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St. Joseph Hospital Urges Area Residents to Get a Leg Up on Vascular Health

Free screenings for Peripheral Arterial Disease offered Sept. 29

FORT WAYNE, Ind. (Sept. 20, 2010) — St. Joseph Hospital will conduct free screenings for peripheral arterial disease on Wednesday, Sept. 29, from 1 to 7 p.m. at the St. Joseph Orthopaedic Center, which is located in suite 201 of the attached medical office building, 800 Broadway. The screenings will be conducted by appointment only. To schedule an appointment or for additional information, call (260) 425-3269.

Approximately 9 million Americans have P.A.D., a common and dangerous vascular disease that can lead to heart attack, stroke, amputation and death. September is P.A.D. Awareness Month, and St. Joe wants to inform the public about the risk factors, warning signs and consequences of P.A.D.

P.A.D. occurs when arteries in the legs become narrowed or clogged with fatty deposits, reducing blood flow to the legs. This can result in leg muscle pain when walking, disability, amputation, and poor quality of life. Blocked arteries found in people with P.A.D. can be a red flag that other arteries, including those in the heart and brain, may also be blocked — increasing the risk of a heart attack or stroke.

Everyone over age 50 is at risk for P.A.D. Risk increases if a person:

  • Smokes, or used to smoke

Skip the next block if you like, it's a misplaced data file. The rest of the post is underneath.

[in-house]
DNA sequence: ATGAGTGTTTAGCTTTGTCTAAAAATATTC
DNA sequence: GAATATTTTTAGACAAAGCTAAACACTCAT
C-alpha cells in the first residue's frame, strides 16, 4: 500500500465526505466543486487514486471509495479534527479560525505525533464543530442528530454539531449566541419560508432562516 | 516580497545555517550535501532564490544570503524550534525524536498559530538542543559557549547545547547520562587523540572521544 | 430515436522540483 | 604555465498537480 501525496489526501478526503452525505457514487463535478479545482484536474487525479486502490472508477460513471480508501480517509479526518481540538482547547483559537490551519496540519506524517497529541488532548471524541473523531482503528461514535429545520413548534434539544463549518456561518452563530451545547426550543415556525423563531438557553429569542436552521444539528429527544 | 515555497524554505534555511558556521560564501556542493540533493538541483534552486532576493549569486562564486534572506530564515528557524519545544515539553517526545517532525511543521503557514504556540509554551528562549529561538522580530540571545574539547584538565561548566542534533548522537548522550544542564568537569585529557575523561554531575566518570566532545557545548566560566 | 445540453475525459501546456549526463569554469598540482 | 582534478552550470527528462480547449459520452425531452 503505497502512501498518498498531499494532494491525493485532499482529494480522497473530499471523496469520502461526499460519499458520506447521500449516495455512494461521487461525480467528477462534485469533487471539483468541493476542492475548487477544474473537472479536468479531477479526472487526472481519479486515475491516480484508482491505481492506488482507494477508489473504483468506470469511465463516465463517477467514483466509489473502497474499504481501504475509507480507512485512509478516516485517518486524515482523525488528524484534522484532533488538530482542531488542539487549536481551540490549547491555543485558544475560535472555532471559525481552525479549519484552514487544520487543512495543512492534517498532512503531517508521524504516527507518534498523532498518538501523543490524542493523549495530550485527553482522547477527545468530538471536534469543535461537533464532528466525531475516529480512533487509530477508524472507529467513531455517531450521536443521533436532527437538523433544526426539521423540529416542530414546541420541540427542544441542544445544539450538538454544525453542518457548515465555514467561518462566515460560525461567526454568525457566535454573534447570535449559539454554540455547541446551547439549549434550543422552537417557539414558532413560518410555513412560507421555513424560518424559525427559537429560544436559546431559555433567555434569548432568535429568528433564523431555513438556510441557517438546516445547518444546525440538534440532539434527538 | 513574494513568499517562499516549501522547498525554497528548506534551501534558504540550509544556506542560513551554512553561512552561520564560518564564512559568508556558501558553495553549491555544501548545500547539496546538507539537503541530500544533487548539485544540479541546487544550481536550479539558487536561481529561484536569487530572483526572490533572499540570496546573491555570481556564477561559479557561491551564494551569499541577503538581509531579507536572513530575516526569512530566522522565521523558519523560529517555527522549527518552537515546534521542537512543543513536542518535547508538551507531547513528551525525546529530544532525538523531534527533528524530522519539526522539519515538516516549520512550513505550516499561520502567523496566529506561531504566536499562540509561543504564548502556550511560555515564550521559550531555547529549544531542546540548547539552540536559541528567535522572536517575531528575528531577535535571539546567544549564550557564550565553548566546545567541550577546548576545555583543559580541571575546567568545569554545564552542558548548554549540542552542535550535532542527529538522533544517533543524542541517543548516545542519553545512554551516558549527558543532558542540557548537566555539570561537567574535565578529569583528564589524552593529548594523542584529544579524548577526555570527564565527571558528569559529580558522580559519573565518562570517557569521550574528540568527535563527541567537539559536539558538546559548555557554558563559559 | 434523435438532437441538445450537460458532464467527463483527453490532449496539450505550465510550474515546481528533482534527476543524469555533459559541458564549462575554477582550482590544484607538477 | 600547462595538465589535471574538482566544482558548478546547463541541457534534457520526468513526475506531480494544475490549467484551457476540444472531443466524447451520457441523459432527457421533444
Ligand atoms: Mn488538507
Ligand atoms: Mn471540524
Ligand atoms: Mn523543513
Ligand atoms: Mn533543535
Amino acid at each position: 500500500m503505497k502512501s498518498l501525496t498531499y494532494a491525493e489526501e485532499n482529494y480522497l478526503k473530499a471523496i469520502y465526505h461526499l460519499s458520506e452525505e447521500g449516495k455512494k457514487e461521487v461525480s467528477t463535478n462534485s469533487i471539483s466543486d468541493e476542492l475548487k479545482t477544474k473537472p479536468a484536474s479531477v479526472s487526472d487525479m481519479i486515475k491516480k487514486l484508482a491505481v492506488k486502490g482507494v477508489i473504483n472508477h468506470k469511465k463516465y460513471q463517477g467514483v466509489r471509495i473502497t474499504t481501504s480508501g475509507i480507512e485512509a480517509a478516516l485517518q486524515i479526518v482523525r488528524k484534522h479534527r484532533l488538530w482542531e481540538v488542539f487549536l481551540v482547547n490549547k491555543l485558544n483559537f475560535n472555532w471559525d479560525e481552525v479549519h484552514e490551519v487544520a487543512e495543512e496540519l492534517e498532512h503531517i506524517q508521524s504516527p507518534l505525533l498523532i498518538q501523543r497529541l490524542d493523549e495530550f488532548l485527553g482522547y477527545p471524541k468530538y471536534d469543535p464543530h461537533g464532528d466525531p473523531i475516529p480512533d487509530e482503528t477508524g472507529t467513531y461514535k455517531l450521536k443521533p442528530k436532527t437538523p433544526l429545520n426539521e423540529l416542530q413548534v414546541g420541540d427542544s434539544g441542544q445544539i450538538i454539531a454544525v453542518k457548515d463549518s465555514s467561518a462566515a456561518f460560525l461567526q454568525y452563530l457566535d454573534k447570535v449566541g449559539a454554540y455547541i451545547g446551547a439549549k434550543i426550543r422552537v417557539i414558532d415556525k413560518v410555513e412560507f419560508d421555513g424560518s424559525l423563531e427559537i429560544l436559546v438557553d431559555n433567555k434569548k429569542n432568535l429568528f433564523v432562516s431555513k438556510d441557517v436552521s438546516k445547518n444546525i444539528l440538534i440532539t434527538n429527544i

• Has diabetes
  • Has high blood pressure
  • Has abnormal blood cholesterol
  • Is African American
  • Has a personal history of coronary heart disease or stroke

In many, P.A.D. is a silent disease, causing no recognizable symptoms. People with P.A.D. may have one or more of the following symptoms:

  • "Claudication" — fatigue, heaviness, tiredness or cramping in the leg muscles (calf, thigh or buttocks) that occurs during activity such as walking and goes away with rest.
  • Foot or toe pain at rest that often disturbs sleep
  • Skin wounds or ulcers on the feet or toes that are slow to heal (or that do not heal for eight to 12 weeks).

"P.A.D. is a devastating disease that is often undiagnosed," stated Brandon Haushalter, chief operating officer, St. Joseph Hospital. "St. Joe is working to increase awareness of P.A.D. and improve our community's vascular health."

The screening test for P.A.D. is called the ankle-brachial index, a painless, noninvasive test that compares the blood pressure in the ankles with the blood pressure in the arms.

View the boxed information to find out if you should be screened for P.A.D.

Who Should be Tested for P.A.D.?

National medical guidelines recommend that certain individuals be tested for P.A.D. Review the following sentences and place a check in any box that applies to you.

  • I am under 50 years of age, have diabetes and at least one other risk factor:
  • History of smoking
  • Abnormal cholesterol
  • High blood pressure
  • I am aged 50 years or older and have diabetes.
  • I am aged 50 years or older and am a former or current smoker.
  • I am aged 70 years or older.
  • I have one or more symptoms of P.A.D.
  • Fatigue, heaviness, tiredness or cramping in the leg muscles (calf, thigh or buttocks) that occurs during activity such as walking and goes away with rest.
  • Foot or toe pain at rest that often disturbs sleep
  • Skin wounds or ulcers on the feet or toes that are slow to heal (or that do not heal for eight to 12 weeks).

If you checked one or more boxes, call (260) 425-3269 to schedule an appointment.

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